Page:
Payday Loan Default
A payday loan is a legally enforceable debt, and lenders have legal means to collect when borrowers default. Despite this, some payday lenders have been found guilty of illegal collection practices, including unlawfully garnishing the wages of delinquent clients. There are numerous reports of payday lenders threatening these clients with arrest and jail.
Abuse of Bad Check Laws
Payday lenders, who generally require a signed post-dated check from a borrower as a loan condition, deposit the check if the borrower defaults. If the check bounces, it doesn't violate bad check laws. Some borrowers have been arrested, though, because the lender filed a criminal complaint anyway. Characterized as "the unlawful use of criminal charges by payday loan businesses to collect debts," the practice has been denounced by the trade association for short-term lenders, as well as by state legislatures.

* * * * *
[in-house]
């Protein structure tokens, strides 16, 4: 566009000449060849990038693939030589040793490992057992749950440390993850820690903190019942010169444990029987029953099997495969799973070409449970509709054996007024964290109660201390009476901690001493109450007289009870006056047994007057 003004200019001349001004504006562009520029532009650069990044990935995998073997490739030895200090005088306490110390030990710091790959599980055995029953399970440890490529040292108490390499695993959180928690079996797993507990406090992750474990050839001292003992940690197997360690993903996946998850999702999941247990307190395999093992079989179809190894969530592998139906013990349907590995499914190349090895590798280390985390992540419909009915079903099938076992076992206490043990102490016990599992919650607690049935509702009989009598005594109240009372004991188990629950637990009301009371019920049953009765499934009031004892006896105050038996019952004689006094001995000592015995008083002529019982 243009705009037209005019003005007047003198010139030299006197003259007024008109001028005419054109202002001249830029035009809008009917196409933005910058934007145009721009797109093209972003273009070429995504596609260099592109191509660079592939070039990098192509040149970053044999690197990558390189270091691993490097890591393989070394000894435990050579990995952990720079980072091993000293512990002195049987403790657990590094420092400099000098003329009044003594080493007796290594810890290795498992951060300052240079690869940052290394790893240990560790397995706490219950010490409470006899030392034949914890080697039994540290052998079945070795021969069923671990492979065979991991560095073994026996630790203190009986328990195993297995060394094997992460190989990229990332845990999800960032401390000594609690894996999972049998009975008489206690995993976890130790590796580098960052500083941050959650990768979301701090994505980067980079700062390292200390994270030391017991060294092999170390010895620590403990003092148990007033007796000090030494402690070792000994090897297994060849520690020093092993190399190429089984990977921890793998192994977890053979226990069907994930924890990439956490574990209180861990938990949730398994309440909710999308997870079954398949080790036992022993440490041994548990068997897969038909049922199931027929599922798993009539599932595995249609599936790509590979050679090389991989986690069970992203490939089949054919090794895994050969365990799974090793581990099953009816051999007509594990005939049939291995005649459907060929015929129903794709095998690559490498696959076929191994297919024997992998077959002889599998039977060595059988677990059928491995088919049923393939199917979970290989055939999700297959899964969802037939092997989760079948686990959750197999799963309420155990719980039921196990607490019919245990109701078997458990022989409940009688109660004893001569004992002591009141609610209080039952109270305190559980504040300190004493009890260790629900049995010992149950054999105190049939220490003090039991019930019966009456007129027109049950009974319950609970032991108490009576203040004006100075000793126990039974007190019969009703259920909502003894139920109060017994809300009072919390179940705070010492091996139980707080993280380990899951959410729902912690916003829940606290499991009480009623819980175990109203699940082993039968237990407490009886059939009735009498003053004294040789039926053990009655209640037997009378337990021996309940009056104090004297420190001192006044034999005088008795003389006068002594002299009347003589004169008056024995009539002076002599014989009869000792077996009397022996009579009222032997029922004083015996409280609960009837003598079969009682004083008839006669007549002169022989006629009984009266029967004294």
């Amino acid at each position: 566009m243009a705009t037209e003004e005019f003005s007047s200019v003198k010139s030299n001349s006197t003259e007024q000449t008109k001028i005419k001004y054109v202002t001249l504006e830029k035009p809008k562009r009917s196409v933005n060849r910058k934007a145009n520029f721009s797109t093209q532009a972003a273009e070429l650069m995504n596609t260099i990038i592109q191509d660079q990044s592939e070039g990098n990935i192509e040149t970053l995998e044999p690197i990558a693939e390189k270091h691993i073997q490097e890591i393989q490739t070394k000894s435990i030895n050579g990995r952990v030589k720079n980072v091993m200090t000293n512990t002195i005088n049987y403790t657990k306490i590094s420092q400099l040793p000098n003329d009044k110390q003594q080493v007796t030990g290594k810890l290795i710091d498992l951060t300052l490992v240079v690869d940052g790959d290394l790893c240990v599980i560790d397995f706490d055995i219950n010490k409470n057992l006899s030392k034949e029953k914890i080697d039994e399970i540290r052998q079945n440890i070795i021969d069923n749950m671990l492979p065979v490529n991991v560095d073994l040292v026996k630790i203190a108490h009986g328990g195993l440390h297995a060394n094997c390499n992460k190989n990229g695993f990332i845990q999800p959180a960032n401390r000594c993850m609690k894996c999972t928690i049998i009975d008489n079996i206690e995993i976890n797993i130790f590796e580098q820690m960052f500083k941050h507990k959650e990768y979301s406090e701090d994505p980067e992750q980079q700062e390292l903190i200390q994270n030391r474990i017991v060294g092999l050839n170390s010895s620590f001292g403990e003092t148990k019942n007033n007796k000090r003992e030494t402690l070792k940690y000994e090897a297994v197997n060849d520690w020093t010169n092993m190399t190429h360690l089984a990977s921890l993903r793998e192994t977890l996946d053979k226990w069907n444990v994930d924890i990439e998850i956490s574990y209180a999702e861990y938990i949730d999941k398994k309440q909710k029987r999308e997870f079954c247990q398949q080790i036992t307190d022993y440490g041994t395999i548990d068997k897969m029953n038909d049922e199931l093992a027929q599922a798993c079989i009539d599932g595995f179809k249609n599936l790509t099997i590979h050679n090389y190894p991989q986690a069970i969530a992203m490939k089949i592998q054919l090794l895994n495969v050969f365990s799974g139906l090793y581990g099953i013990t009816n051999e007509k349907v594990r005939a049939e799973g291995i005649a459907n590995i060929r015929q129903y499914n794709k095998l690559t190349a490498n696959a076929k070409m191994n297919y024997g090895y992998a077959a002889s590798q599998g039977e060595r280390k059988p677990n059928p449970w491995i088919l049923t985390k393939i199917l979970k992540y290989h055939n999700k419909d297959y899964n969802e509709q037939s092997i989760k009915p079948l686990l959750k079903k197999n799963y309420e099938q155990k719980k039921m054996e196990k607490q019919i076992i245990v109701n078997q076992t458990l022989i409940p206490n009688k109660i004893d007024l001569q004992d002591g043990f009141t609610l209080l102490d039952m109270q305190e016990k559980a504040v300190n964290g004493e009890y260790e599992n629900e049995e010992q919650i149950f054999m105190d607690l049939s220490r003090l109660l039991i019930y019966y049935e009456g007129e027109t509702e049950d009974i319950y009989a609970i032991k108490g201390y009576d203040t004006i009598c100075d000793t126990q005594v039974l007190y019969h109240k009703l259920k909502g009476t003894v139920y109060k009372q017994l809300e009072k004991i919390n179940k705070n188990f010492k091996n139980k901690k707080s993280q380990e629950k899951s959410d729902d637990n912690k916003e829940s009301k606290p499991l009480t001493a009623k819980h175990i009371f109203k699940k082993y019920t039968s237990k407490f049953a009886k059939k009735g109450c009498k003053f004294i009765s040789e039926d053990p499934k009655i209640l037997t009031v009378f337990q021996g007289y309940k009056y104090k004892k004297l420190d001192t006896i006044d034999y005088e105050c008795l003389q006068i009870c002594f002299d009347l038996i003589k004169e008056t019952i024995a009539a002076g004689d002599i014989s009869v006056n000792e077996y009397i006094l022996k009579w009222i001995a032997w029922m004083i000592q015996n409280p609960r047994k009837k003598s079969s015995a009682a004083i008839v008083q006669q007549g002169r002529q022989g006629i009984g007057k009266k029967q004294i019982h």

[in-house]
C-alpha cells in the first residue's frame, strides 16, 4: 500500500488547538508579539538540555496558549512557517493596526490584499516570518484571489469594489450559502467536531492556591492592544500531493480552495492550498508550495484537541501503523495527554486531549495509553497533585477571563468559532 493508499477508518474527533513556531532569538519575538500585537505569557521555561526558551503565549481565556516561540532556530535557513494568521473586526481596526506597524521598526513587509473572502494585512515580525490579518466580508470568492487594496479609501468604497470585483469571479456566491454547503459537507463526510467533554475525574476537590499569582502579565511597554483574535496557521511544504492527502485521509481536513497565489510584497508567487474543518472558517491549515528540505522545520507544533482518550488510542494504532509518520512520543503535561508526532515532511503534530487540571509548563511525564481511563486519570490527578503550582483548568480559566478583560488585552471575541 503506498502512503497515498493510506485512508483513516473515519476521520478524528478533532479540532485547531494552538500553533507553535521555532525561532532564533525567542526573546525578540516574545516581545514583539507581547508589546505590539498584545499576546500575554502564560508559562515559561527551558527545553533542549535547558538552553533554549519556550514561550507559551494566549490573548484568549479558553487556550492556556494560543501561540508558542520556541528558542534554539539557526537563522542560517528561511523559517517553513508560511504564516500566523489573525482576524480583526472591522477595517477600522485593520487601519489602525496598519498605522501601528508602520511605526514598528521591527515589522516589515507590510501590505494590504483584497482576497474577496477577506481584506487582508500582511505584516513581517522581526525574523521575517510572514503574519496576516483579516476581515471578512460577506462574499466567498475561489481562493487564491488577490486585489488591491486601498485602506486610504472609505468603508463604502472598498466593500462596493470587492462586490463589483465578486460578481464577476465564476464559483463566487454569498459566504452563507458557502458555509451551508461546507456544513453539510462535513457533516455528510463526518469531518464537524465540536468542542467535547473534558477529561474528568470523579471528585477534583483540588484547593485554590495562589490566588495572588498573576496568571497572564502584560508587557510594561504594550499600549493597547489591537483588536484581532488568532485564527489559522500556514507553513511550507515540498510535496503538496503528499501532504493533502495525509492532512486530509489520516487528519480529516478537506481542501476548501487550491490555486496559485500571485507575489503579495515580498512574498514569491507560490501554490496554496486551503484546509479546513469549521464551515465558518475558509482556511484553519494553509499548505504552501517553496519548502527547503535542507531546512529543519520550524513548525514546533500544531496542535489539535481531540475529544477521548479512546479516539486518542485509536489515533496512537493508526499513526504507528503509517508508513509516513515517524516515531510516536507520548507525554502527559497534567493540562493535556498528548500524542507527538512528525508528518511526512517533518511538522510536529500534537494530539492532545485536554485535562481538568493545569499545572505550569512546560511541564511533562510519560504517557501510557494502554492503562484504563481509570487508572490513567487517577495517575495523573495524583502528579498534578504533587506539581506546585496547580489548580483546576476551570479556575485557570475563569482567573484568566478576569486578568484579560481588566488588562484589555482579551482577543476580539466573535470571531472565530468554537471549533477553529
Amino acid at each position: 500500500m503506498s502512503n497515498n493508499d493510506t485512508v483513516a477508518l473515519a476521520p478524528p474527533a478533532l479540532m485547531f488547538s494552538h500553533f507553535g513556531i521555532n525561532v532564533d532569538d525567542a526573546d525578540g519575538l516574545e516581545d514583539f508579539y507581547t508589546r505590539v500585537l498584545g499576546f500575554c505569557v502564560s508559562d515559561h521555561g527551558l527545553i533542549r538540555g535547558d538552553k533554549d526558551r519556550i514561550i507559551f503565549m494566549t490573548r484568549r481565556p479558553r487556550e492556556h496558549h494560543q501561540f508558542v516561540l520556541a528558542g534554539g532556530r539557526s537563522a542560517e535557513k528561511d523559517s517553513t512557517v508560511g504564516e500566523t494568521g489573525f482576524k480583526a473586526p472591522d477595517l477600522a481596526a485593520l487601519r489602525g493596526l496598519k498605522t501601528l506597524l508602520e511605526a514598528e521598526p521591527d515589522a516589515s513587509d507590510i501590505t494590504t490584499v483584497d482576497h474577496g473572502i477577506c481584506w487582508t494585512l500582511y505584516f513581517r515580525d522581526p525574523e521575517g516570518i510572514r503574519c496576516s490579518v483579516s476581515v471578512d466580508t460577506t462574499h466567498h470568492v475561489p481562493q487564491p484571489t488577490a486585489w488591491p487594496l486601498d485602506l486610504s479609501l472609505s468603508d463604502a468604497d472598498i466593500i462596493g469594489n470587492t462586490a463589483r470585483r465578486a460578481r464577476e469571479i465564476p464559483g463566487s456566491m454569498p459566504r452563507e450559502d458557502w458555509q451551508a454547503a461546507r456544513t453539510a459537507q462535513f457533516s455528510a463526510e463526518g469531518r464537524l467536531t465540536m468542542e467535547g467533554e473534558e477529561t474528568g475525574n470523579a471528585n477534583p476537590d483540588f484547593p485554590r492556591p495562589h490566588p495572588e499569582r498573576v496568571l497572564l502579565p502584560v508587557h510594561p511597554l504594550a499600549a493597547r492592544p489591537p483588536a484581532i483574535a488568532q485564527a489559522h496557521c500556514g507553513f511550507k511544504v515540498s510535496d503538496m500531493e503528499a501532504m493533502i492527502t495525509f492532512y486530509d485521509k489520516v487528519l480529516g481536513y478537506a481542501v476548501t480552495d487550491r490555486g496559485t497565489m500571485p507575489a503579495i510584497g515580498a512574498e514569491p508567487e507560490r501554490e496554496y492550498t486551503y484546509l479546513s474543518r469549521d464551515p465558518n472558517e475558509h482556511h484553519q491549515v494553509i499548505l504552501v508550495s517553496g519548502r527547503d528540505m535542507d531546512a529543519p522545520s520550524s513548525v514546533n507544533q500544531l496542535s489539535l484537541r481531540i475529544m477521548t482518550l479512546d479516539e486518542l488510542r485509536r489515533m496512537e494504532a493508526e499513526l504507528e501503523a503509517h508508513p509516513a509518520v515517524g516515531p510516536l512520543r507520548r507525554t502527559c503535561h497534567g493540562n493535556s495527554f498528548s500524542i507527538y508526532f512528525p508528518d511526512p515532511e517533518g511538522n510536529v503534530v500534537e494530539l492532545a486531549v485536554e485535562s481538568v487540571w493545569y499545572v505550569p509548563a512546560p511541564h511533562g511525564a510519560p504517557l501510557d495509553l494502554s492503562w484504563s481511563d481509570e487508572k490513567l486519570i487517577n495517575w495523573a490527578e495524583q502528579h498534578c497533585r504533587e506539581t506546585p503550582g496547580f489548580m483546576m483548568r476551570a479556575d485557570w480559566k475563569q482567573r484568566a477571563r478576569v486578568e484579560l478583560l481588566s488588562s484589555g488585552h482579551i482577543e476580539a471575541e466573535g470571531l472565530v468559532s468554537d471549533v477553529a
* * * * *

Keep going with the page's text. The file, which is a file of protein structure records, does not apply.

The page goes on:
Abuse of the Court
If you're sued to satisfy a debt and you do not appear in court, a judge might issue a warrant for your arrest. Some payday lenders and their agents have manipulated this system to secure the imprisonment of people who owe as little as $250. Some states have responded by outlawing the imprisonment of defendants in debt cases even if they never appear in court.
If you receive a call threatening you with arrest if you don't pay a debt, whether or not the debt is legitimate, the threat violates the Fair Debt Collection Practices Act. The act is part of a federal law administered by the Federal Trade Commission. The Consumer Financial Protection Bureau advises you call your state attorney general and file a complaint with the CFPB online by phone at 1-855-411-CFPB (2372). Reporting these violations can result in disciplinary action against offenders. Multiple violations can jeopardize their licenses.